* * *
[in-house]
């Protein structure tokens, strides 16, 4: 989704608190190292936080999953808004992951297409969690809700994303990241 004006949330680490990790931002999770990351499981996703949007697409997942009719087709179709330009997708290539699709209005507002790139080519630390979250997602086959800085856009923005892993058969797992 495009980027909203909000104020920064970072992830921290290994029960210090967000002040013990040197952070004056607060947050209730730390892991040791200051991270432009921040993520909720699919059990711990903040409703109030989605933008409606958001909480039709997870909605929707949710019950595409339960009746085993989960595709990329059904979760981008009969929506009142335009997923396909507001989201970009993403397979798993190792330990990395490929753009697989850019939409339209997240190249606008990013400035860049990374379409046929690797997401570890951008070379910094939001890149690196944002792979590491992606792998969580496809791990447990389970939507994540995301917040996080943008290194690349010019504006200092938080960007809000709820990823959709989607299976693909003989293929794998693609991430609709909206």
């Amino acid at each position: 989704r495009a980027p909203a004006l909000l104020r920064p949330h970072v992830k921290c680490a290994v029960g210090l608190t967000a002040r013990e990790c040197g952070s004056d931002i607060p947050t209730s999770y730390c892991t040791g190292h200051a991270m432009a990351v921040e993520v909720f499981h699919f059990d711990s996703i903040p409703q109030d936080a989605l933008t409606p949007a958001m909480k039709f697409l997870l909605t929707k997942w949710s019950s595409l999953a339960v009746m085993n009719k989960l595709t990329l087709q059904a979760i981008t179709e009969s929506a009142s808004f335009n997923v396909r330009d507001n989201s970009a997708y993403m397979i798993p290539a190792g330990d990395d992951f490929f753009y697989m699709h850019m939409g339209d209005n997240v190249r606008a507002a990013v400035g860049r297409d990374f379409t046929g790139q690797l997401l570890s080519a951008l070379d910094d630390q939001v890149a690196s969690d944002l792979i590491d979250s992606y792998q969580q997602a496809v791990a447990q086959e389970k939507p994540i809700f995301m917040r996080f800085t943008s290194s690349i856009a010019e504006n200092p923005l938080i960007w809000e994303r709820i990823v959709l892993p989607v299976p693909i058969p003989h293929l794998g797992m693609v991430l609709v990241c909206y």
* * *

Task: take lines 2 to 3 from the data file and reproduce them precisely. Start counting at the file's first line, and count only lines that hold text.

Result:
């Protein structure tokens, strides 16, 4: 989704608190190292936080999953808004992951297409969690809700994303990241 004006949330680490990790931002999770990351499981996703949007697409997942009719087709179709330009997708290539699709209005507002790139080519630390979250997602086959800085856009923005892993058969797992 495009980027909203909000104020920064970072992830921290290994029960210090967000002040013990040197952070004056607060947050209730730390892991040791200051991270432009921040993520909720699919059990711990903040409703109030989605933008409606958001909480039709997870909605929707949710019950595409339960009746085993989960595709990329059904979760981008009969929506009142335009997923396909507001989201970009993403397979798993190792330990990395490929753009697989850019939409339209997240190249606008990013400035860049990374379409046929690797997401570890951008070379910094939001890149690196944002792979590491992606792998969580496809791990447990389970939507994540995301917040996080943008290194690349010019504006200092938080960007809000709820990823959709989607299976693909003989293929794998693609991430609709909206």
């Amino acid at each position: 989704r495009a980027p909203a004006l909000l104020r920064p949330h970072v992830k921290c680490a290994v029960g210090l608190t967000a002040r013990e990790c040197g952070s004056d931002i607060p947050t209730s999770y730390c892991t040791g190292h200051a991270m432009a990351v921040e993520v909720f499981h699919f059990d711990s996703i903040p409703q109030d936080a989605l933008t409606p949007a958001m909480k039709f697409l997870l909605t929707k997942w949710s019950s595409l999953a339960v009746m085993n009719k989960l595709t990329l087709q059904a979760i981008t179709e009969s929506a009142s808004f335009n997923v396909r330009d507001n989201s970009a997708y993403m397979i798993p290539a190792g330990d990395d992951f490929f753009y697989m699709h850019m939409g339209d209005n997240v190249r606008a507002a990013v400035g860049r297409d990374f379409t046929g790139q690797l997401l570890s080519a951008l070379d910094d630390q939001v890149a690196s969690d944002l792979i590491d979250s992606y792998q969580q997602a496809v791990a447990q086959e389970k939507p994540i809700f995301m917040r996080f800085t943008s290194s690349i856009a010019e504006n200092p923005l938080i960007w809000e994303r709820i990823v959709l892993p989607v299976p693909i058969p003989h293929l794998g797992m693609v991430l609709v990241c909206y």